Mizuki’s storytelling method does not clarify. Though the story begins and ends with Maruyama, this is not the tale of a single soldier, or even a small group of soldiers. Mizuki begins the book with the names and head shots of 30 people, officers and enlisted men, drawn simply, so that they are often very difficult to tell apart (there are, for instance, several long-faced soldiers with hats and glasses). Most are given only one name and a rank. Some, such as “Division Commander, Lieutenant-General,” only have a rank. There is a small organizational chart as well, which is largely unhelpful. With little else to identify the characters, Mizuki dives into the story; the characters rarely refer to each other by name and offer only small amounts of back story, so it’s easy to lose track of who is speaking or acting.
But the soldiers’ lack of individuality is very much part of Mizuki’s point. It’s clear that the officers see their soldiers (and possibly themselves) as interchangeable and disposable. Whenever they are alone, the soldiers struggle to humanize themselves. They take small revenges on their officers (peeing in bathwater, hiding food), they speak wistfully of their past lives, the food they wish they could eat, the sex they didn’t get to have. But as soon as they are back in a group, the officers are working to dehumanize them again, to remind them that they are bomb-fodder and little else. That tension on the reader’s part between trying to keep everyone in the narrative straight while the officers interchangeably beat them and send them off on useless missions gives the moments where the soldiers are alone a real poignancy. At one point a soldier tells another about his mostly uneventful train ride to boot camp. Another time, soldiers guarding a trench begin describing the food they are going to dream about that night—sushi, bean cakes, sake. In these moments the soldiers are working hard to get to know and be known by each other before they are killed. Mizuki’s drawing and narrative style, however, imply that getting to know any of the soldiers—for the reader, or for the soldiers themselves—is both impossible, and perhaps pointless.
Yakuza Moon: The Manga Edition
by Shoko Tendo,
adapted by Sean Michael Wilson, illustrated by Michiru Morikawa
(Kodansha International, 2011)
Yakuza Moon: The Manga Edition is Shoko Tendo’s memoir of growing up the daughter of a Japanese Yakuza boss. As a young girl, Tendo was largely ignorant of her father’s occupation, but she suffered petty cuts and insults by jealous or nervous adults around her, as well as near-molestation at the hands of one of her father’s colleagues. Later, in her teen rebellious phase, she became an avid drug user and hooligan (called “yanqui” in Japan), then went through a series of bad relationships with married, abusive, overprotective men. She dealt with drug abuse, body image problems, and personal and family tragedy. In short: she lived and she suffered. What isn’t clear is whether she learned, grew, or really came to grips with any of the events of her life.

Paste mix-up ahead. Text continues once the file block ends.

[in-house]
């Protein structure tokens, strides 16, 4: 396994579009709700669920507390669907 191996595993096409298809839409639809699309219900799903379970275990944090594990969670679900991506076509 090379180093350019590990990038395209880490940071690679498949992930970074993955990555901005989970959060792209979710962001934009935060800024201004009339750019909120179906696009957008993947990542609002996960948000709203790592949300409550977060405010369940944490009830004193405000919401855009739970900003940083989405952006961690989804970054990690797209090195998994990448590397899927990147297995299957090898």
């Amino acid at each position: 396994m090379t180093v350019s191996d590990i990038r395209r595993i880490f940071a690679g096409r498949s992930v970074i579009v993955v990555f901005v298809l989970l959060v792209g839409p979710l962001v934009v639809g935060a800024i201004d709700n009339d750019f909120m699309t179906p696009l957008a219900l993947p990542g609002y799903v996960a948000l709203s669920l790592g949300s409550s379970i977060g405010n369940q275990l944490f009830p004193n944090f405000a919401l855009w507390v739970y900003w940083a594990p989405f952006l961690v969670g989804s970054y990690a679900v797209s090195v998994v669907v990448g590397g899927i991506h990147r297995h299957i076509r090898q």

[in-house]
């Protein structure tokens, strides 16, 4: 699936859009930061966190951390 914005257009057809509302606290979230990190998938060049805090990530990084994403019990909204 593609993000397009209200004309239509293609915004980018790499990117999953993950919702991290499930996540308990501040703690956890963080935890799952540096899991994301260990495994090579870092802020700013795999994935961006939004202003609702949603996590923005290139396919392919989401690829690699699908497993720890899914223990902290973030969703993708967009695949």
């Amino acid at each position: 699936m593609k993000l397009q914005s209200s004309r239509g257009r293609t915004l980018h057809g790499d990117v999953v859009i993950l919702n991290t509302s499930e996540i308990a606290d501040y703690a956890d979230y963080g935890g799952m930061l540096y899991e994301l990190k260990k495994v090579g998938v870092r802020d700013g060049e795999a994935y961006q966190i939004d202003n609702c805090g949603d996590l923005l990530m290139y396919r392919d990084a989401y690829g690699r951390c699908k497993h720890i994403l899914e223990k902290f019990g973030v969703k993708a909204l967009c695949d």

Tendo wrote the story in Japanese, and it was subsequently translated into English by Louise Heal, then adapted by Sean Michael Wilson for the comics, and illustrated by Michiru Morikawa. With so many iterations, it’s hard to say whether or not Tendo’s original book has much weight, but I suspect it doesn’t. The storytelling is terribly superficial—essentially, it’s a list of the thousand wounds that Tendo has suffered, with some awful inspirational pablum glued to the joints to try to keep it all together. At the end, quite randomly, she mentions that she’s “leaving her old life behind” to “do what she’s always wanted” and be a writer. This despite the fact that we never see her writing anything longer than a grocery list for the entire story.
The book has clearly been published because the Yakuza are famously close-mouthed about their organization, and Tendo, who was both daughter to one gangster and part-time moll to a handful of others (as well as sporting a beautiful full-back Yakuza-like tattoo), has some claim to association. Yet she knows absolutely nothing about the Yakuza or their operations she has clearly held no rank in the organization and, if she’s been privy to any confidential information, she’s keeping it that way.